Intervention Laws

  • Overdose and Naloxone

    A Safe and Effective Medicine

    Naloxone, also known by the brand name Narcan®, is a safe and effective medication that can reverse the effects of opioid overdose. It is most often injected into a person experiencing an overdose. It attaches to the same parts of the brain that receive heroin and other opioids, and it blocks the opioids for 30-90 minutes to reverse the respiratory depression that would otherwise lead to death from overdose.


    KyHRC, Naloxone in Kentucky

Good Samaritan Laws encourage bystanders to become “Good Samaritans” by summoning emergency responders without fear of arrest or other negative legal consequences.

Below is comprehensive information on intervention laws that will help guide you.



    • Ky. Rev. Stat. Ann. § 217.186; 201 Ky. Admin. Regs. 2:360
    • A prescriber may prescribe, either directly or by standing order, and give out naloxone to a person or agency who the prescriber believes can administer naloxone in an overdose emergency. The prescription may also authorize another person to administer the drug to the person to whom it is prescribed, if that person also calls for help. Ky. Rev. Stat. Ann. § 217.186 (1); (2).
    • A pharmacist with a special certification may give out naloxone according to a physician-approved protocol authorizing them to do so. They may give naloxone to a person or agency that trains the public to administer naloxone. 201 Ky. Admin. Regs. 2:360.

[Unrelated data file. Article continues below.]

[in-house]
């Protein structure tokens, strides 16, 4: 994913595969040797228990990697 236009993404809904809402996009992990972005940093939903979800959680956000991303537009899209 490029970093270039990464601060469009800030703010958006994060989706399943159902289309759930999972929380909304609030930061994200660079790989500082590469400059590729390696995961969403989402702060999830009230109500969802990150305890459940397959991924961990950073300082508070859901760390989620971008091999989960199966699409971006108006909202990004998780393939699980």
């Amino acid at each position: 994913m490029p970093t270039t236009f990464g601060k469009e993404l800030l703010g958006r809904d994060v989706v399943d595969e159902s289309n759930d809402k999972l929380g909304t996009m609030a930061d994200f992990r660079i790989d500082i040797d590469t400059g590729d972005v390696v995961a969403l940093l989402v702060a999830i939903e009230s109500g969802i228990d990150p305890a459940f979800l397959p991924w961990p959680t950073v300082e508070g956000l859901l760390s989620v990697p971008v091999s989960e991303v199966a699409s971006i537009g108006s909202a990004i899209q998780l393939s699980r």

• Prescribers and pharmacists are immune from professional disciplinary action for prescribing or dispensing naloxone as permitted by the law. Ky. Rev. Stat. Ann. § 217.186 (1).
    • Schools may keep naloxone on the property to be used in an overdose emergency if the school board permits. Ky. Rev. Stat. Ann. § 217.186 (6).
    • Any person acting in good faith who administers naloxone they lawfully obtained is immune from criminal and civil liability, except in the case of gross negligence or willful or wanton misconduct. Ky. Rev. Stat. Ann. § 217.186 (4).


    • Kentucky has a state protocol in place of a standing order, which is for pharmacists who do not have a medical provider to issue them a protocol.
    • Allows pharmacists to distribute to the following categories of people:
      • Persons with a history of receiving care for overdose
      • Persons with suspected history of nonmedical opioid use
      • Persons on high-dose opioid prescriptions
      • Person who are receiving their first methadone prescription for pain (opioid-naïve)
      • Persons starting on buprenorphine or methadone for SUD treatment
      • Persons on opioid prescriptions for pain in conjunction with certain other illnesses or prescriptions
      • Persons who may have difficulty calling for medical help
      • Any person or agency who voluntary requests naloxone.
    • Allows intranasal naloxone (like Narcan) or auto-injector naloxone (like Evzio) only.


    • Ky. Rev. Stat. Ann. § 218A.133
    • Anyone who in good faith calls for help for themselves, or helps another person call for help, or calls for help for another person experiencing a drug overdose cannot be charged or prosecuted for possession of controlled substance or possession of drug paraphernalia, if the evidence for the charge was discovered because they called for help, but only if they remain with the person in need of help.
    • This protection also applies to the person who overdosed.

Source: NEXTDistro, and Network of Public Health Law. Policies — NEXT Distro.

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